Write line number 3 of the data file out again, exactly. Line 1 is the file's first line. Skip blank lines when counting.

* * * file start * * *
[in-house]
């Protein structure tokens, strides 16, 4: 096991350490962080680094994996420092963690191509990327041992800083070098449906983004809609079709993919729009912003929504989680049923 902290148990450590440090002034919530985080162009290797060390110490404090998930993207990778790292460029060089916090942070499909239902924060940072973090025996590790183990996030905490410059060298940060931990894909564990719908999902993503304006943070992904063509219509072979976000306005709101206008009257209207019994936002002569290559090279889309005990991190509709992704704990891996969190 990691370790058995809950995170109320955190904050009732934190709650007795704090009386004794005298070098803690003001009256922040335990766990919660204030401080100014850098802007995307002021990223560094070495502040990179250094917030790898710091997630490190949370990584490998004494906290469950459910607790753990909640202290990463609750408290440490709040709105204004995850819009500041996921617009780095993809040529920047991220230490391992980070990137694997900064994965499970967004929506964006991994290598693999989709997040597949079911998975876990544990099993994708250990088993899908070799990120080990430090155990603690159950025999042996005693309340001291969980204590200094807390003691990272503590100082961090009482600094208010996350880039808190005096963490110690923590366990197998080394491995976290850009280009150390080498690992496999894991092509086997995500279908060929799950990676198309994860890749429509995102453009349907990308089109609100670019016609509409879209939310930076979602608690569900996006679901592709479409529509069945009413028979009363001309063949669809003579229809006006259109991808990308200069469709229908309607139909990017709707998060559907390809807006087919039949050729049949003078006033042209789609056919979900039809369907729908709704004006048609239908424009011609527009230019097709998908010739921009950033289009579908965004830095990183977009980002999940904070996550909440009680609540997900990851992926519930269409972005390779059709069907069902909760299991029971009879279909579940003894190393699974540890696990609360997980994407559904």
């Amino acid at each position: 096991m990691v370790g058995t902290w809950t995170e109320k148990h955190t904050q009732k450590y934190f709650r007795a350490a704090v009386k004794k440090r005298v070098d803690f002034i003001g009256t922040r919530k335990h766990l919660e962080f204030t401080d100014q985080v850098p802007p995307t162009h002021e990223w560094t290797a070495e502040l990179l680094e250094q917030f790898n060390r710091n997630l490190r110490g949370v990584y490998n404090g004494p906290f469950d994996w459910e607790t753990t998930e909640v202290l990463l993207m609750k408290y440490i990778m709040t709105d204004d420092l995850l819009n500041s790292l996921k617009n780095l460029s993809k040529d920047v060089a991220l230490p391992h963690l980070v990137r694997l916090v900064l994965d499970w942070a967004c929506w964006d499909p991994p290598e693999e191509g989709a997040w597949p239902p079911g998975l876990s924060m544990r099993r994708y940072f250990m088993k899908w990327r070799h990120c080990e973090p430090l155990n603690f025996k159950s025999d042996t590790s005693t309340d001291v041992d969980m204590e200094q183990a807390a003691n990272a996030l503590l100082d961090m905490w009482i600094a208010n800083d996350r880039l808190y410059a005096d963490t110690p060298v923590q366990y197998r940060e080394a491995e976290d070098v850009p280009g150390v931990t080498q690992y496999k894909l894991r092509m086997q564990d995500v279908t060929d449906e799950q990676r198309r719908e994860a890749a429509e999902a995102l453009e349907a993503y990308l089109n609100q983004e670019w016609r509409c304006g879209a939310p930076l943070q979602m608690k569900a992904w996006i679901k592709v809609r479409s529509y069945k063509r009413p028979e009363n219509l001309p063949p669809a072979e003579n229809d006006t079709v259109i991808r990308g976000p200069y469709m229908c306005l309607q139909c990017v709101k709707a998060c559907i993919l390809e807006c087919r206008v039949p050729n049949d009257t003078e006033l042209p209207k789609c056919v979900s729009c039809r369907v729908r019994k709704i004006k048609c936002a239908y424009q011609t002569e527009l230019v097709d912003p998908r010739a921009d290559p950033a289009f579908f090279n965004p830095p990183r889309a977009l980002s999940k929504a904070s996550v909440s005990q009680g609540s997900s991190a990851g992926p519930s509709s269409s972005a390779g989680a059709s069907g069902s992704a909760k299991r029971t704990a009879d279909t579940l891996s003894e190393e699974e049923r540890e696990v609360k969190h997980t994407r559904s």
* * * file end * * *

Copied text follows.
């Amino acid at each position: 096991m990691v370790g058995t902290w809950t995170e109320k148990h955190t904050q009732k450590y934190f709650r007795a350490a704090v009386k004794k440090r005298v070098d803690f002034i003001g009256t922040r919530k335990h766990l919660e962080f204030t401080d100014q985080v850098p802007p995307t162009h002021e990223w560094t290797a070495e502040l990179l680094e250094q917030f790898n060390r710091n997630l490190r110490g949370v990584y490998n404090g004494p906290f469950d994996w459910e607790t753990t998930e909640v202290l990463l993207m609750k408290y440490i990778m709040t709105d204004d420092l995850l819009n500041s790292l996921k617009n780095l460029s993809k040529d920047v060089a991220l230490p391992h963690l980070v990137r694997l916090v900064l994965d499970w942070a967004c929506w964006d499909p991994p290598e693999e191509g989709a997040w597949p239902p079911g998975l876990s924060m544990r099993r994708y940072f250990m088993k899908w990327r070799h990120c080990e973090p430090l155990n603690f025996k159950s025999d042996t590790s005693t309340d001291v041992d969980m204590e200094q183990a807390a003691n990272a996030l503590l100082d961090m905490w009482i600094a208010n800083d996350r880039l808190y410059a005096d963490t110690p060298v923590q366990y197998r940060e080394a491995e976290d070098v850009p280009g150390v931990t080498q690992y496999k894909l894991r092509m086997q564990d995500v279908t060929d449906e799950q990676r198309r719908e994860a890749a429509e999902a995102l453009e349907a993503y990308l089109n609100q983004e670019w016609r509409c304006g879209a939310p930076l943070q979602m608690k569900a992904w996006i679901k592709v809609r479409s529509y069945k063509r009413p028979e009363n219509l001309p063949p669809a072979e003579n229809d006006t079709v259109i991808r990308g976000p200069y469709m229908c306005l309607q139909c990017v709101k709707a998060c559907i993919l390809e807006c087919r206008v039949p050729n049949d009257t003078e006033l042209p209207k789609c056919v979900s729009c039809r369907v729908r019994k709704i004006k048609c936002a239908y424009q011609t002569e527009l230019v097709d912003p998908r010739a921009d290559p950033a289009f579908f090279n965004p830095p990183r889309a977009l980002s999940k929504a904070s996550v909440s005990q009680g609540s997900s991190a990851g992926p519930s509709s269409s972005a390779g989680a059709s069907g069902s992704a909760k299991r029971t704990a009879d279909t579940l891996s003894e190393e699974e049923r540890e696990v609360k969190h997980t994407r559904s």